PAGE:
Tuesday, September 21, 2010

Specificity of Critical Vocabulary

One of the goals of my intro class is to introduce critical vocabulary that not only allows students to analyze movies but also allows them to do the readings in the field that an upper-level class might require. One distinction I make to that end is between the viewer, the spectator, and the audience. In my mind these are three distinct concepts.

However, if you read in the field, scholars often use these terms interchangeably. So from a certain perspective, my usage is overly prescriptive - if the field does not as a whole distinguish between these, why should I or my students? From another perspective, though, there's a good case to be made that analytical clarity for critical vocabulary is a worthy goal.

But raises the problem of critical words that are not precise. The concept of ideology, for instance, is just the sort of idea that intermediate to advanced scholarship in the field relies on heavily. Yet anyone who's taught the concept before will realize how several definitions comprise what we call "ideology." Part of this is the subject of explicit debate (Stuart Hall v. Louis Althusser) but part of this goes unremarked, since the assumption is that scholars can apply their own fuzzy logic to determine what model is being invoked.

Do we teach that kind of fuzzy logic or the precision of definitions and models?

Friday, September 17, 2010

The Unfaithful


I often get asked in regard to my 1947 project: why that year in particular?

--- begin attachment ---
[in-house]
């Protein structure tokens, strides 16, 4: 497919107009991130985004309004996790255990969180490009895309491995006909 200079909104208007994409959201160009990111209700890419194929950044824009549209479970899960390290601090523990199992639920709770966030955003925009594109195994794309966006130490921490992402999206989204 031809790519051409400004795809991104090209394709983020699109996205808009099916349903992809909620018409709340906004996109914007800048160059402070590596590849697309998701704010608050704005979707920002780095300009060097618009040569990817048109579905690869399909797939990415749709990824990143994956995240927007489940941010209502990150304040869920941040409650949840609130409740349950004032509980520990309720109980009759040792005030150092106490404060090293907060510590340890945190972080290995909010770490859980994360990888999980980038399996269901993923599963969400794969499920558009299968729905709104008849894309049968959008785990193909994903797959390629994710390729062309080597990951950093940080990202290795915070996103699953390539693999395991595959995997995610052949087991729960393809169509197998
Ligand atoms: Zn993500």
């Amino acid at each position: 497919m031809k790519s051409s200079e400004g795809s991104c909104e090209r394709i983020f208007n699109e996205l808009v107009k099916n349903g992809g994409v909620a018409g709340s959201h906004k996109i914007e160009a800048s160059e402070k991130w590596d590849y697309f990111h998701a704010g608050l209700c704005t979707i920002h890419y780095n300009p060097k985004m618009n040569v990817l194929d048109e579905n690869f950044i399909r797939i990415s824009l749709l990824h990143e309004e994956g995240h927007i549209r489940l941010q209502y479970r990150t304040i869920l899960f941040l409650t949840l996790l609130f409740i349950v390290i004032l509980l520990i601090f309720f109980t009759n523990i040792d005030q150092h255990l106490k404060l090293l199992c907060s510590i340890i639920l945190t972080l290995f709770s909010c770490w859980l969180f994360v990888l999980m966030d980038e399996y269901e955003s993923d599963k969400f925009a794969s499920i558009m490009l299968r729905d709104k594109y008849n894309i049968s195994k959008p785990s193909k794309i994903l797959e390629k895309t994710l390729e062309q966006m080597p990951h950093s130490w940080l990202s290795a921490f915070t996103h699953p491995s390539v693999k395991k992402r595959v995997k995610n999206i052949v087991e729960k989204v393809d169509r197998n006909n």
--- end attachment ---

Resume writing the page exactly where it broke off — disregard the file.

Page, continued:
I have a few answers. There is the initial reason I picked it, as a barometer for the industry the year some major social problem films were released. And there's a sense of constructing the typical but resisting the canonical (1947 sees few canonical films). But the answer that I've developed after starting the project is that 1947 seems a pivotal year in the transition from the wartime (and the New Deal) to postwar life.

It's not just me. The films themselves seem self-conscious about the transition. None more than The Unfaithful (Vincent Sherman, WB), a noirish story about a murder whose initial appearance of self-defense by a housewife is complicated by a past infidelity she had with the victim.

The film's opening begins with a shot of a Los Angeles house, which pans right to reveal the street in pseudodocumentary fashion, while a voice-of-god narration intones, "Our story takes place in Southern California. The problem with which it deals belongs not to any one single city, town, or country, but is of our times."


The narrative, it turns out, literalizes the "crime" of wartime infidelity in a trial not only about the murder charge but more broadly about the legacy of World War II. "Have we forgotten the war so quickly?" Chris Hunter's defense attorney asks the jury. The jury - and the spectators - are put in the position of how to balance looking backward to the war's experience and looking forward to the postwar future.


Stylistically, too, the film looks both forward and backward. The Warners' house style revels in cookie-heavy lighting and shimmering surface on minimal set design yet also follows the vogue for deep focus.


Location shooting has a pseudo-doc feel at times, a romanticization at other times.